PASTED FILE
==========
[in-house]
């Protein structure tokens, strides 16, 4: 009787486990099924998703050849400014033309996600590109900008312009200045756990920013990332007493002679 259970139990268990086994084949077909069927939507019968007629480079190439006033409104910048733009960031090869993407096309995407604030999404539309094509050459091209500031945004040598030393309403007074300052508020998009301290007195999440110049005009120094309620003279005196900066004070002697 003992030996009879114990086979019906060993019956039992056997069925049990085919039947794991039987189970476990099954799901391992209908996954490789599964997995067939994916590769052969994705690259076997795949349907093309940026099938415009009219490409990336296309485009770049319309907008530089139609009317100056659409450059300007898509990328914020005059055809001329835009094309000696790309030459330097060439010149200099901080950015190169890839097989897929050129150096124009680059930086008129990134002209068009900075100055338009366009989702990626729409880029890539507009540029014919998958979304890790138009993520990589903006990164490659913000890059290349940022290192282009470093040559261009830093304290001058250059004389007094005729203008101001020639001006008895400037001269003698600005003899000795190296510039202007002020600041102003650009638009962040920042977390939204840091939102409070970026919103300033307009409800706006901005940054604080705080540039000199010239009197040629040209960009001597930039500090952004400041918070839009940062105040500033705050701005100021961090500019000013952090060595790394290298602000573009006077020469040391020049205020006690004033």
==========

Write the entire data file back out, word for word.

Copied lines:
[in-house]
């Protein structure tokens, strides 16, 4: 009787486990099924998703050849400014033309996600590109900008312009200045756990920013990332007493002679 259970139990268990086994084949077909069927939507019968007629480079190439006033409104910048733009960031090869993407096309995407604030999404539309094509050459091209500031945004040598030393309403007074300052508020998009301290007195999440110049005009120094309620003279005196900066004070002697 003992030996009879114990086979019906060993019956039992056997069925049990085919039947794991039987189970476990099954799901391992209908996954490789599964997995067939994916590769052969994705690259076997795949349907093309940026099938415009009219490409990336296309485009770049319309907008530089139609009317100056659409450059300007898509990328914020005059055809001329835009094309000696790309030459330097060439010149200099901080950015190169890839097989897929050129150096124009680059930086008129990134002209068009900075100055338009366009989702990626729409880029890539507009540029014919998958979304890790138009993520990589903006990164490659913000890059290349940022290192282009470093040559261009830093304290001058250059004389007094005729203008101001020639001006008895400037001269003698600005003899000795190296510039202007002020600041102003650009638009962040920042977390939204840091939102409070970026919103300033307009409800706006901005940054604080705080540039000199010239009197040629040209960009001597930039500090952004400041918070839009940062105040500033705050701005100021961090500019000013952090060595790394290298602000573009006077020469040391020049205020006690004033």